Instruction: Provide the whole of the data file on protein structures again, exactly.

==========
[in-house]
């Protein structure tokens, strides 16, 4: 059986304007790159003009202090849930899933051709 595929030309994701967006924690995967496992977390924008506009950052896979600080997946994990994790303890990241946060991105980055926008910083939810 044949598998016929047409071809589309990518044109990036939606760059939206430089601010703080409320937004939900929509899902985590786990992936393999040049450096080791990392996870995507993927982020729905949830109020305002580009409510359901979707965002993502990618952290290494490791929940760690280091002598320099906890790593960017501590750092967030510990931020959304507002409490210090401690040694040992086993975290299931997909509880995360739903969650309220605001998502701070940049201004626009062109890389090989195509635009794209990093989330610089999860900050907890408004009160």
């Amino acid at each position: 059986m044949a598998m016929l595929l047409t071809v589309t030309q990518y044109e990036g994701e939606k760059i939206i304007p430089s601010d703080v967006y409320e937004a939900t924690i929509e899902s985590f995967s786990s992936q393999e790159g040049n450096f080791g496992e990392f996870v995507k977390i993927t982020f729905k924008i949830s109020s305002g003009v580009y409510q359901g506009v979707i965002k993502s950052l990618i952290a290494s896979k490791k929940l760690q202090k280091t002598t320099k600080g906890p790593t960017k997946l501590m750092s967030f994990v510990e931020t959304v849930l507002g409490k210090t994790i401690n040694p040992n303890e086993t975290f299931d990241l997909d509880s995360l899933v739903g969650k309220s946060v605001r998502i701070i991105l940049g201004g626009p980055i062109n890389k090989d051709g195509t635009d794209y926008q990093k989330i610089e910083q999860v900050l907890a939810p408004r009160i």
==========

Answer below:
[in-house]
């Protein structure tokens, strides 16, 4: 059986304007790159003009202090849930899933051709 595929030309994701967006924690995967496992977390924008506009950052896979600080997946994990994790303890990241946060991105980055926008910083939810 044949598998016929047409071809589309990518044109990036939606760059939206430089601010703080409320937004939900929509899902985590786990992936393999040049450096080791990392996870995507993927982020729905949830109020305002580009409510359901979707965002993502990618952290290494490791929940760690280091002598320099906890790593960017501590750092967030510990931020959304507002409490210090401690040694040992086993975290299931997909509880995360739903969650309220605001998502701070940049201004626009062109890389090989195509635009794209990093989330610089999860900050907890408004009160």
């Amino acid at each position: 059986m044949a598998m016929l595929l047409t071809v589309t030309q990518y044109e990036g994701e939606k760059i939206i304007p430089s601010d703080v967006y409320e937004a939900t924690i929509e899902s985590f995967s786990s992936q393999e790159g040049n450096f080791g496992e990392f996870v995507k977390i993927t982020f729905k924008i949830s109020s305002g003009v580009y409510q359901g506009v979707i965002k993502s950052l990618i952290a290494s896979k490791k929940l760690q202090k280091t002598t320099k600080g906890p790593t960017k997946l501590m750092s967030f994990v510990e931020t959304v849930l507002g409490k210090t994790i401690n040694p040992n303890e086993t975290f299931d990241l997909d509880s995360l899933v739903g969650k309220s946060v605001r998502i701070i991105l940049g201004g626009p980055i062109n890389k090989d051709g195509t635009d794209y926008q990093k989330i610089e910083q999860v900050l907890a939810p408004r009160i």